This Insights was contributed by Richard Pasquantonio, CPA/CFF, CFE, CDFA (N.C. License Number 33577), an associate at Adam Shay CPA, PLLC.
It’s not uncommon for a business owner to decide on purchasing real property instead of renting to diversify their holdings, recognize tax benefits, and exchange rent payments for equity. To maximize the benefits of ownership, business people need to be aware of the tools that are available for extracting the cash value of their real estate investment. One of those ways is the sale-leaseback.
The function of sale-leasebacks is a pretty dynamic issue. This article attempts to define the transaction, list some advantages and disadvantages, and highlight some pitfalls when using this strategy.
The 2008 financial crisis leading to the Great Recession resulted in an increased demand for financing for middle market businesses. Although the federal government enacted the Emergency Economic Stabilization Act of 2008 which created the TARP Program to provide some relief, companies continue to struggle in many cases to borrow money. Because of this difficulty, the popularity of sale-leaseback transactions is increasing.
The typical sale-leaseback includes two concurrent transactions. The first transaction is the sale of property. The second simultaneous transaction is a lease executed by the buyer to the seller. The result of the two transactions is that the seller is now the lessee and the purchaser is the landlord.
While sale-leasebacks can be an effective way to raise capital for growth, restructuring, and exit planning, the substance of the transaction is subject to a higher level of scrutiny for tax and financial reporting. One concern when executing a sale-leaseback is if the transaction will be respected or be re-characterized as a financing transaction.
A sale-leaseback can be used to convert real property into cash to expand a business through acquisition or to acquire additional technology or equipment. Sale-leasebacks can be used to provide a seller the opportunity to turn an illiquid, non-income producing asset into growth capital. The company then can reserve bank financing for future acquisitions and growth opportunities. Since sale-leasebacks lack the covenants placed on businesses that traditional financing places, the sale-leaseback proceeds could also be used for other corporate dealings, such as the buyout of a shareholder or a special cash distribution to all shareholders.
If a business lacks the liquidity to pay creditors, or worse, if it is considering bankruptcy, then it might look to a sale-leaseback to raise capital. Depending on the real estate's value, a sale-leaseback can provide the necessary liquidity and expedite the reorganization process.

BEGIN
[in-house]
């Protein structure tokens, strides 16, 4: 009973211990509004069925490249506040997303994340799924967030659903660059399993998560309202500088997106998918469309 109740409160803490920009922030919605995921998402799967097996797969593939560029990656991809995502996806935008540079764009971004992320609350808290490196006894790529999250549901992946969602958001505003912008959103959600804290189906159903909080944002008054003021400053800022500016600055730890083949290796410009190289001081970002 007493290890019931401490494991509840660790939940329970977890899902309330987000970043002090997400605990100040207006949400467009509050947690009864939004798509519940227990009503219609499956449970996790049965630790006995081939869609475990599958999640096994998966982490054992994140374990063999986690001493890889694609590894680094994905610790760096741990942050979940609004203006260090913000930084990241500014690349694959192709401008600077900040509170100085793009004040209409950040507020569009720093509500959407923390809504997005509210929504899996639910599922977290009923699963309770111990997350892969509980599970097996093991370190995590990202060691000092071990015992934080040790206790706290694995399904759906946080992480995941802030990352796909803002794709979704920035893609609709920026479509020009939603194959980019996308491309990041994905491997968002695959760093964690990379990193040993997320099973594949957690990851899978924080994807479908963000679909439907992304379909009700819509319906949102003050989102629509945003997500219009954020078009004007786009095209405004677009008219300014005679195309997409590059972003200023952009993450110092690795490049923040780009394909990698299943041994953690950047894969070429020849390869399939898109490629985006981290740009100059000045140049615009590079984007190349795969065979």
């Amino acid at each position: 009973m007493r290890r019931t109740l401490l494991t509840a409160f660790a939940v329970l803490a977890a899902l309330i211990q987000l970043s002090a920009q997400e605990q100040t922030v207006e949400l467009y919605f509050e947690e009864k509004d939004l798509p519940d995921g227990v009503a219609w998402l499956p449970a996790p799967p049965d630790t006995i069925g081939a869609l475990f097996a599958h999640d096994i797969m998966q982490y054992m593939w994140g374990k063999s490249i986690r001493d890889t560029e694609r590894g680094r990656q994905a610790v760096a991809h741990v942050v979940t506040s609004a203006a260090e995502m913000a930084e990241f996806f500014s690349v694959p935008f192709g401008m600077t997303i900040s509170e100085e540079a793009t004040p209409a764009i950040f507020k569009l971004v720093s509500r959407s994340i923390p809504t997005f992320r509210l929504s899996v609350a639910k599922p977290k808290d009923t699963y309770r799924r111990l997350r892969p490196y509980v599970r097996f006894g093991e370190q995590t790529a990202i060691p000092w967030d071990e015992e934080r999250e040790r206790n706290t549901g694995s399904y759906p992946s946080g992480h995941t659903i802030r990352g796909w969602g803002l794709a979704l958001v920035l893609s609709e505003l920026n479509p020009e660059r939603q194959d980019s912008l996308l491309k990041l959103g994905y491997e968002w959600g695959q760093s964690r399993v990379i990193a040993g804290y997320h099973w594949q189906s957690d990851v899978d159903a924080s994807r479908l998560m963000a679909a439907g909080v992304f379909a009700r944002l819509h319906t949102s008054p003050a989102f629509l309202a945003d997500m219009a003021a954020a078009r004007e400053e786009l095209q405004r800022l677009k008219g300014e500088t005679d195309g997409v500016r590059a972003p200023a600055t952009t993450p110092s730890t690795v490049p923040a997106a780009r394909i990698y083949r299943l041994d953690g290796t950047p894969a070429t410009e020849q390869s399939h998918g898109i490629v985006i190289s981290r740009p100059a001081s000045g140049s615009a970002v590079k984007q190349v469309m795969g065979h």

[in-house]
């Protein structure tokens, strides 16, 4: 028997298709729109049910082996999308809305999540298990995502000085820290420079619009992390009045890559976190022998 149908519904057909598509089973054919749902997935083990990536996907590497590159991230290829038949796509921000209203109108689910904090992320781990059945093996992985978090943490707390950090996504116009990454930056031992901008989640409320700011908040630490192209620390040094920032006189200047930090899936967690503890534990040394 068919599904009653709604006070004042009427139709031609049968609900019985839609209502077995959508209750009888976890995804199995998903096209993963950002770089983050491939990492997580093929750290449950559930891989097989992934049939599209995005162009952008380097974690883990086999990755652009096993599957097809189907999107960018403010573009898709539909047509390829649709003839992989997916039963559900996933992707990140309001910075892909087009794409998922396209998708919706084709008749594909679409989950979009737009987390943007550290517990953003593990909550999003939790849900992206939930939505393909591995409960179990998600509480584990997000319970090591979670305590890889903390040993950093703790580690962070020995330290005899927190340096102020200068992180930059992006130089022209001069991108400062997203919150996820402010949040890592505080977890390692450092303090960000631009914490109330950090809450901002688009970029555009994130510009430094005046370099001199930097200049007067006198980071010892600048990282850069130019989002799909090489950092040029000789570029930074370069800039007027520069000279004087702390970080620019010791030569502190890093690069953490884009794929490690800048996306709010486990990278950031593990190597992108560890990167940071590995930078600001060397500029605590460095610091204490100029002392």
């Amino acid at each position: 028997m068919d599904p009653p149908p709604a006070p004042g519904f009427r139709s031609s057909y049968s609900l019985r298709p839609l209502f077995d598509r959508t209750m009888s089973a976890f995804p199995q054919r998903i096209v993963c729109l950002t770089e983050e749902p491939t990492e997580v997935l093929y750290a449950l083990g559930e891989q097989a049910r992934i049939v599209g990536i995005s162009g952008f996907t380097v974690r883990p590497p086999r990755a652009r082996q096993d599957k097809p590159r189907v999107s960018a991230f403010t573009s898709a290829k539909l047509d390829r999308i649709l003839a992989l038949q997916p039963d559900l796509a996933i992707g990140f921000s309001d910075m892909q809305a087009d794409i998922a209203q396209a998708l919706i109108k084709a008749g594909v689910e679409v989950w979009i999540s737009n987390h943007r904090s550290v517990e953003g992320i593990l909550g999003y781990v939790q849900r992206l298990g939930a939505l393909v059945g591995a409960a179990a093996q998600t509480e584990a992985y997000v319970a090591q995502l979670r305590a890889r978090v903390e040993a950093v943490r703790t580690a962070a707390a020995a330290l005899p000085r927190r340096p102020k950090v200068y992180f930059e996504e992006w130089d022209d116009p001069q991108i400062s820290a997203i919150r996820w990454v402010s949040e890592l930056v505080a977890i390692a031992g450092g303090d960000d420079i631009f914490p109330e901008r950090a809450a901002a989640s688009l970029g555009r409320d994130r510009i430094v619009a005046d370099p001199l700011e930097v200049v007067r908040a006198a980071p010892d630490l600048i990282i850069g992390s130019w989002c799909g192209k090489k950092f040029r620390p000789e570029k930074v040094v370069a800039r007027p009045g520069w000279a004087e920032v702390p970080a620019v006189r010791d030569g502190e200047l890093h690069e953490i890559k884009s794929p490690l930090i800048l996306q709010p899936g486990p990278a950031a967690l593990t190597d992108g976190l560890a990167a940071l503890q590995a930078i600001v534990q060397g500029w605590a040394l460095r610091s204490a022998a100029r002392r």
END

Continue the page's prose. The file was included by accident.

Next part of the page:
Sale-leaseback investors may be better positioned to meet sensitive time restrictions. If a prospective seller is able to provide accurate historical financial statements, a business plan, and projections, plus adequately describe how the proceeds from the sale-leaseback will assist in the reorganization, then sale-leaseback investors could be an alternative.
A business owner who is considering selling his company may benefit by taking the real estate out of the company sales transaction to maximize the value of the real estate component and increase the overall proceeds. If the real estate is left in the transaction, the full value may not be realized because the buyer is assessing the cash flow and profitability of the operating business.
For instance, if an EBITDA multiple is used as the basis for a sales offer that includes the real estate, then the company’s real estate is not being valued at its fair market value. In this case, the buyer may not be interested in purchasing and managing the real estate asset. As a result negotiations may stall.
Alternately, sale-leaseback investors will typically make their offer price based on different metrics such as an appraisal, real estate market study, and a review of comparable market lease rates. As a result, the seller may benefit from a sale-leaseback by negotiating a long-term lease and extracting the real estate sale proceeds, or improve the company's balance sheet by repaying corporate debt before offering the business for sale.
Tax benefits and pitfalls
A seller may be considering a sale-leaseback as a means to secure various tax advantages including:
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